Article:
"So the young people get selected, they get a stipend, they get produced, they get published, they get their plays workshopped, they get tons of feedback," Cotey explains. "Every writer in the program who submits a play gets feedback from at least three readers. And if you go through the process of getting to the point where you're a finalist, you get feedback from up to six readers, plus the selection committee."

The selection committee include leading playwrights such as David Henry Hwang, Tarell Alvin McCraney and Lauren Gunderson.

One of this year's winning playwrights, Niarra C. Bell, now studies acting in college. Her play, The Smiles Behind, is about a young girl confronting a police officer on the verge of shooting her teenage brother. Bell was inspired in part by violence committed against young Black men, including the 2012 murder of Trayvon Martin. "When tragic situations happen between African Americans and the police, we're quick to villainize police officers," Bell says. "So I really wanted to write a play not only from the perspective of an African American, but also someone who respects our police force."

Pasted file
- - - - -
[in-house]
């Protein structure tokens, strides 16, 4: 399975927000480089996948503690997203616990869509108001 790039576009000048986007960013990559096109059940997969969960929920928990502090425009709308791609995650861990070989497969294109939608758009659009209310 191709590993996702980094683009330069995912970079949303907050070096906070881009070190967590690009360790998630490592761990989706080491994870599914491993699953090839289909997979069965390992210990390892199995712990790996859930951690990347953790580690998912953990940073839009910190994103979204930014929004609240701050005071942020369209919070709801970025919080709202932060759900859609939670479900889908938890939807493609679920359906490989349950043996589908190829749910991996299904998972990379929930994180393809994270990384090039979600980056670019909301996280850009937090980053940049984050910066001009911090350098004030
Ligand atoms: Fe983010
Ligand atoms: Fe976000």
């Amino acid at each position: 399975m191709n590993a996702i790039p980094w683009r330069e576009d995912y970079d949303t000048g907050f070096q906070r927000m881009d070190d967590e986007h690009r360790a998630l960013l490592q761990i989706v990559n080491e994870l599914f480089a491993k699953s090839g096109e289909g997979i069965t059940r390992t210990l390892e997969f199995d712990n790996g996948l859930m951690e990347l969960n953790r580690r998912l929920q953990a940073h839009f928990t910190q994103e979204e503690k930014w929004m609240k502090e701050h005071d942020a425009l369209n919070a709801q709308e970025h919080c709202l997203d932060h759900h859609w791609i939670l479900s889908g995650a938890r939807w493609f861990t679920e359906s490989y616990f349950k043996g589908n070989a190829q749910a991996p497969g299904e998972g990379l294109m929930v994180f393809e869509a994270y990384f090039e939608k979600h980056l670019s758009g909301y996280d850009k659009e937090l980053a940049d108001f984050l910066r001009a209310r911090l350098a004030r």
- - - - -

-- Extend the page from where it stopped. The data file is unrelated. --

Other winning plays this year include a biting satire about the absurd failure of a "school kindness week" to prevent gun violence; another takes place behind the scenes of a 911 call center. The readings were staged in community centers, community theaters, schools and at not-for-profits.

"They're getting local people to come," Cotey says. "Maybe the mayor or a state senator [will] see these plays, respond to them, be a part of a conversation, and also get greater insight into what young people are thinking about."

This year's readings took place on Nov. 6.

For the past several years in South Bend, Ind., the Enough! plays have been staged at the South Bend Civic Theatre in conjunction with a group called Connect 2 Be The Change, founded by mothers who had lost kids to gun violence.